The 2020 presidential election is Donald Trump's to lose. He has all the built-in advantages of any incumbent, but he is still vulnerable to the right Democratic challenger. His obsession with relitigating the pre-history of the special counsel's investigation is understandable and probably justified, but it will do him no favors with the crucial 100,000 or so voters, many of them Democrats, who pushed him to victory two and a half years ago in Wisconsin, Michigan, and Pennsylvania. The fact that manufacturing jobs, especially in the auto industry, have continued to disappear in the former two states despite his frequently repeated pledges to prevent this is not helping either.

I wonder whether Trump's campaign recognizes this and is already trying to compensate for possible losses in the Midwest by seeking victories elsewhere. This is the only sense I was able to make of comments made by his campaign manager, Brad Parscale, in a recent interview on Face the Nation. According to Parscale, the president's re-election campaign is interested in trying to flip not only Nevada and New Mexico, both of which last went Republican in 2004, but also New Hampshire and Minnesota, which has not given its electoral votes to a Republican since the Nixon landslide of 1972. There are Americans who cast their first votes in that election who are now 70 years old.

This is, to put it bluntly, idiotic. It would, among other things, repeat a crucial mistake made by Hillary Clinton's team in 2016, when she concentrated on flipping Georgia and Texas while ignoring the blue and purple-state voters who eventually defected to Trump. Her losses in Pennsylvania, Michigan, and Wisconsin decided the election. Even if she had managed to win Georgia, she would have lost by 45 electoral votes if Trump had still taken all three of the former states. Texas would have shifted the balance, but how likely was this to happen? Every four or so years Democrats convince themselves that some new cult media personality — Wendy Davis, Robert Francis O'Rourke — will be the one to “turn Texas blue.” Somehow it never pans out, even when the state's Republican junior senator is one of the most reviled politicians in America. (When I last attempted to revisit the 2016 campaign at the website, I was not even allowed to make Texas blue on my interactive map: Sometimes glitches have instructive things to say about the fabric of reality.)

If Trump attempted to win 2020 without the post-industrial Midwest it would be even more foolish than Clinton's quixotic attempts to pull Texas away from the GOP. At least the Lone Star State is worth a commanding 36 electoral votes — the reward, however unlikely, would have been enormous. In Trump's case flipping the four states singled out by his campaign manager would yield a combined 19 electoral votes — less than Pennsylvania's 20 and only three more than Michigan's 16.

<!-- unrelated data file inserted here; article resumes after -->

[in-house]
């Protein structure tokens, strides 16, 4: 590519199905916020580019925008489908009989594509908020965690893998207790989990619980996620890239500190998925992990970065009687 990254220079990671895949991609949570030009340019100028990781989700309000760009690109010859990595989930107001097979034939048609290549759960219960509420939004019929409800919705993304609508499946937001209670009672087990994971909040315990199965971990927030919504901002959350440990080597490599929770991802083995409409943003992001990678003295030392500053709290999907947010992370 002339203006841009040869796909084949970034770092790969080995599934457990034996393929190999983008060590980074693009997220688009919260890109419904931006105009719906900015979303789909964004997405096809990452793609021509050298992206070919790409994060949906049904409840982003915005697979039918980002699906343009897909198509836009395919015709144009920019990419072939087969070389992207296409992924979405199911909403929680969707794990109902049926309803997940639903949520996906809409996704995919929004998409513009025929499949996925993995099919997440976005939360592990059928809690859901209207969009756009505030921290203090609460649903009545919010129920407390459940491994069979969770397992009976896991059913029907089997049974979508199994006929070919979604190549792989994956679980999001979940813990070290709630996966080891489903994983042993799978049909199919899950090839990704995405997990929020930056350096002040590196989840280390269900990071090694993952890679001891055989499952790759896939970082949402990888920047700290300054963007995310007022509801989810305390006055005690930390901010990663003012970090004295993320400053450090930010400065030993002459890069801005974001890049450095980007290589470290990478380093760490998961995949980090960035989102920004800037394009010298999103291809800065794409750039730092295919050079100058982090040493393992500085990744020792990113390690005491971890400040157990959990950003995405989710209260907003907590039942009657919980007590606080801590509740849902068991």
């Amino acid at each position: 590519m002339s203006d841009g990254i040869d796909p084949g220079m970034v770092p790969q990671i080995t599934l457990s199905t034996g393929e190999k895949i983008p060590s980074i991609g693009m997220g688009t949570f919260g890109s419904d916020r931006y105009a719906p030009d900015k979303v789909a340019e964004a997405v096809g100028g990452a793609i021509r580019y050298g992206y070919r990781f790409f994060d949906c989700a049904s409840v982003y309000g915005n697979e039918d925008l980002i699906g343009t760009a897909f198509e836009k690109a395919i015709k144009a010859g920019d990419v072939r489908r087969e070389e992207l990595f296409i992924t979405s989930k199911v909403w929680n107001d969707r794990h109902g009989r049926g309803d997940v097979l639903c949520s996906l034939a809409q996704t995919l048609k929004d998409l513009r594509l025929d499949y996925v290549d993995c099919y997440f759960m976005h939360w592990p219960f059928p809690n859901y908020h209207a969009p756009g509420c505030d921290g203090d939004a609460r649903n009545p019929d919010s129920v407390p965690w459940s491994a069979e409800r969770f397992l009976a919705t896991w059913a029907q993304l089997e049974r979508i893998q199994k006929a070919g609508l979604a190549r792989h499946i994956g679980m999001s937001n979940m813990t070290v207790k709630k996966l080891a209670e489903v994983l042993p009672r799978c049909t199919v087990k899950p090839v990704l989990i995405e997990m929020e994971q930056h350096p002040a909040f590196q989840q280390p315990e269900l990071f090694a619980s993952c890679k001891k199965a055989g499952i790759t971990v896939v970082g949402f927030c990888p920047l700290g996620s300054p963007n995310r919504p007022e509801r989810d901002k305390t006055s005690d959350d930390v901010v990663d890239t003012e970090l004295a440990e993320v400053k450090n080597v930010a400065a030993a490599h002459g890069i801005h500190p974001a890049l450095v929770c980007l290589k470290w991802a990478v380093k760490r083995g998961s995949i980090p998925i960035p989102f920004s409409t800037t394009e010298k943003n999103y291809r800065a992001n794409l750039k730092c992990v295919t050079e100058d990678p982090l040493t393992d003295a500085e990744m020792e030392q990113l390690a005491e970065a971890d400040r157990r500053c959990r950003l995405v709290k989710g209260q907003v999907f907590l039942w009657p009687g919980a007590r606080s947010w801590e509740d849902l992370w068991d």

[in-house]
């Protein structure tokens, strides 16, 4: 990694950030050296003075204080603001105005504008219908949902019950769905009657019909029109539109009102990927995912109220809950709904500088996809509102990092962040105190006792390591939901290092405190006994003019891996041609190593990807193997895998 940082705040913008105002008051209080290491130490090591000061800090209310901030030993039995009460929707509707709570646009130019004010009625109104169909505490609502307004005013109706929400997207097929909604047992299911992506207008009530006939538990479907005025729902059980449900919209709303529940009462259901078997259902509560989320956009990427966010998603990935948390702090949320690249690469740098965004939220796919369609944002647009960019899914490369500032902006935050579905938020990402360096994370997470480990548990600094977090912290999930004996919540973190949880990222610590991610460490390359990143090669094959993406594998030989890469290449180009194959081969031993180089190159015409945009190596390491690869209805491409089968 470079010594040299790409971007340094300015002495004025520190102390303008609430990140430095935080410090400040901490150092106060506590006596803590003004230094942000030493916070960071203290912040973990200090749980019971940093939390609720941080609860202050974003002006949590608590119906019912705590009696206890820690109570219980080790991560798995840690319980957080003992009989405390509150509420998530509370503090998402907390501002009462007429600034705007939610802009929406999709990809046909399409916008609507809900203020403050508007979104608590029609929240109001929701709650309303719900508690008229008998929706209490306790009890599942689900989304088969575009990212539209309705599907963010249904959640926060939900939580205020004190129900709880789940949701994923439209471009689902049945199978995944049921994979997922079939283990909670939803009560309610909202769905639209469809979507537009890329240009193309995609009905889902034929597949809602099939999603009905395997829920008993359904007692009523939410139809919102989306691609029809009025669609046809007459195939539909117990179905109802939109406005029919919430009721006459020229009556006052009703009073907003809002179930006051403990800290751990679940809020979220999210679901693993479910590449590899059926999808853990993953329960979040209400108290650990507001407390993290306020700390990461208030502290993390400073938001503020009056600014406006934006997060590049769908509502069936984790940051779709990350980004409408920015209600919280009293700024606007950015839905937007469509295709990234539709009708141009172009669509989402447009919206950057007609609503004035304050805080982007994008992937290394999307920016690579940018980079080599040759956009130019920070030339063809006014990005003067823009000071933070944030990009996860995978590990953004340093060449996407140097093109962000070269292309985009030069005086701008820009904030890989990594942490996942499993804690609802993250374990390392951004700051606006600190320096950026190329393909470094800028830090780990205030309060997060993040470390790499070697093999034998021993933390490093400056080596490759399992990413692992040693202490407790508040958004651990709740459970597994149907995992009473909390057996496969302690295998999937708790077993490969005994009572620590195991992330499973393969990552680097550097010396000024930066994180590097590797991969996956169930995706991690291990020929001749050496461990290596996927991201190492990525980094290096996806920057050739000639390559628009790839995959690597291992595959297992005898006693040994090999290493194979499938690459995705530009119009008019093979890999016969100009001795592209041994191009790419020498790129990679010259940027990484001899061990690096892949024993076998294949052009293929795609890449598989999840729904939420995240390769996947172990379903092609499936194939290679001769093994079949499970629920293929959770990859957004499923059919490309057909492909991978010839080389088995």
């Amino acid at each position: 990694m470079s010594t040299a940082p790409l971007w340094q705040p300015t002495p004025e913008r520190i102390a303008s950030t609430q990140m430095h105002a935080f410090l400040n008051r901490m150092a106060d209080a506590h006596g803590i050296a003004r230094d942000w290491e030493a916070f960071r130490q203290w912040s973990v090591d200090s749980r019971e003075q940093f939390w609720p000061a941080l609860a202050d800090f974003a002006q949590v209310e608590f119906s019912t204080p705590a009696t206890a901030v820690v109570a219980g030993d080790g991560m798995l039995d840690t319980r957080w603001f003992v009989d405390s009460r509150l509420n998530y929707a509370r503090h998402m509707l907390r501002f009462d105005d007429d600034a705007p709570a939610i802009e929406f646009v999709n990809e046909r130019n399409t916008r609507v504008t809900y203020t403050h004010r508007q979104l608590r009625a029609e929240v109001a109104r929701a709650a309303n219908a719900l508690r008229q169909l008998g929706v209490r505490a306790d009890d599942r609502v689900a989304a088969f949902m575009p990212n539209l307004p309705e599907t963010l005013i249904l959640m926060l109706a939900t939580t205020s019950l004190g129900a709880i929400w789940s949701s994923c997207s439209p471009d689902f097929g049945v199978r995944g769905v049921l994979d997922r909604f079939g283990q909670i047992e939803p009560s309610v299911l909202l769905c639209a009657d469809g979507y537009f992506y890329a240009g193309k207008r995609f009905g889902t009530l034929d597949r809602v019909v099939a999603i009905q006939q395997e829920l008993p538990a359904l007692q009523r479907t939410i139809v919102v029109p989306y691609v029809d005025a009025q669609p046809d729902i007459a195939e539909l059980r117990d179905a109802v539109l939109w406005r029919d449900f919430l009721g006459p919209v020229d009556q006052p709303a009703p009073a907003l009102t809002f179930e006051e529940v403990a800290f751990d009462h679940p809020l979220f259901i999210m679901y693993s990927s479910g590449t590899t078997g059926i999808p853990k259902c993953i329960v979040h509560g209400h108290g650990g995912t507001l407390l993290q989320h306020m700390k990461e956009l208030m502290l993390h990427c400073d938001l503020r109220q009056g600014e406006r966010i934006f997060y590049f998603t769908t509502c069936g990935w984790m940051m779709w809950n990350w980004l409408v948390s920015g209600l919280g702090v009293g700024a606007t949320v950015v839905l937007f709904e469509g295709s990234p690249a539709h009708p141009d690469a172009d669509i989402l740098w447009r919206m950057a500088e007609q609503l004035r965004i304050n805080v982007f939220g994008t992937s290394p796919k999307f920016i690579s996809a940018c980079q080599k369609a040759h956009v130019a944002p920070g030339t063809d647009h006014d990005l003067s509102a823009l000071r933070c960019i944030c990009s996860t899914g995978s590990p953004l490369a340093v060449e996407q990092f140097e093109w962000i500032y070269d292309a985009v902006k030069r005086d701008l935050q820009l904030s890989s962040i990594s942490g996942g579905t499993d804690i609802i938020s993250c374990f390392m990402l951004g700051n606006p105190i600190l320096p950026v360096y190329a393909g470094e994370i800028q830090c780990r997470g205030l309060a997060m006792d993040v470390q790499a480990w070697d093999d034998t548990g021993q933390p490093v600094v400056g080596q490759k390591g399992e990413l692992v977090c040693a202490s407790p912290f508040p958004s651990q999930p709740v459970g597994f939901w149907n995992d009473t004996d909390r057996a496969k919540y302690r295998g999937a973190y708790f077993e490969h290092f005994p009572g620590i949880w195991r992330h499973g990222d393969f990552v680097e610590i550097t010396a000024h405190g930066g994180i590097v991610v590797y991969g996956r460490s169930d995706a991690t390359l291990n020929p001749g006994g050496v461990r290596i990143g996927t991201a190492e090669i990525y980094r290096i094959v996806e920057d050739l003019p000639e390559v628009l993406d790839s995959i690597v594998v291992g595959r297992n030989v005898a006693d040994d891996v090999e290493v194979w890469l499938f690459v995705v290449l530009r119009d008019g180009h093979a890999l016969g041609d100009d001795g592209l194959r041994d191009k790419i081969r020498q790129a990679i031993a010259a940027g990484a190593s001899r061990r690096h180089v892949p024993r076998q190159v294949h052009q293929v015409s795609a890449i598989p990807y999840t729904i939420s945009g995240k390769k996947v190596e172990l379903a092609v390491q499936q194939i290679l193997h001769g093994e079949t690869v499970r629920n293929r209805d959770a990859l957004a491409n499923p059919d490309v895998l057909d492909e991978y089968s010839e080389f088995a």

Attempting to expand a candidate's electoral map is not a zero-sum game — at least in theory. But what campaign strategy would make it possible for Trump to win over new voters in the Southwest, the Upper Midwest, and the Northeast at the same time all while holding on to Pennsylvania and the Great Lakes? It is easy to imagine the president and his advisers thinking that there are votes to be had in the Southwest by leaning aggressively into his immigration record. Perhaps there are. But this strategy would almost certainly hurt his chances in, say, Minnesota. Using optimistic language about the economy that might appeal to voters in a state like Nevada — or even Colorado — would alienate Midwesterners, toward whom his best pitch in 2020 is to insist that Democrats have prevented him from carrying out his recovery program. Trump can argue that we are still in the middle of "American carnage," or he can insist that he has already made America great again and deserves to be rewarded for it — not both.

Trump's path to victory was always a narrow one. Even those of us who expected him to win in 2016 recognized that it depended on some very tight math working out just right — and on the inability of Hillary Clinton to endear herself to otherwise reliable Democratic voters. There is no reason to think that it will be any different four years later — except that this time his opponent might end up being someone like Bernie Sanders or Joe Biden, both of whom would be more appealing to the thousands of voters in a handful of states who made all the difference in 2016. Trump's dubious record on manufacturing jobs, his lack of interest in labor issues, his refusal to honor his promises concerning the safety net, his atavasitic resentments — all of these things will have to be explained somehow.

Figuring out how seems to me a better use of his and his campaign's limited financial and logistical resources than trying to turn New Hampshire or Minnesota into the next Alabama.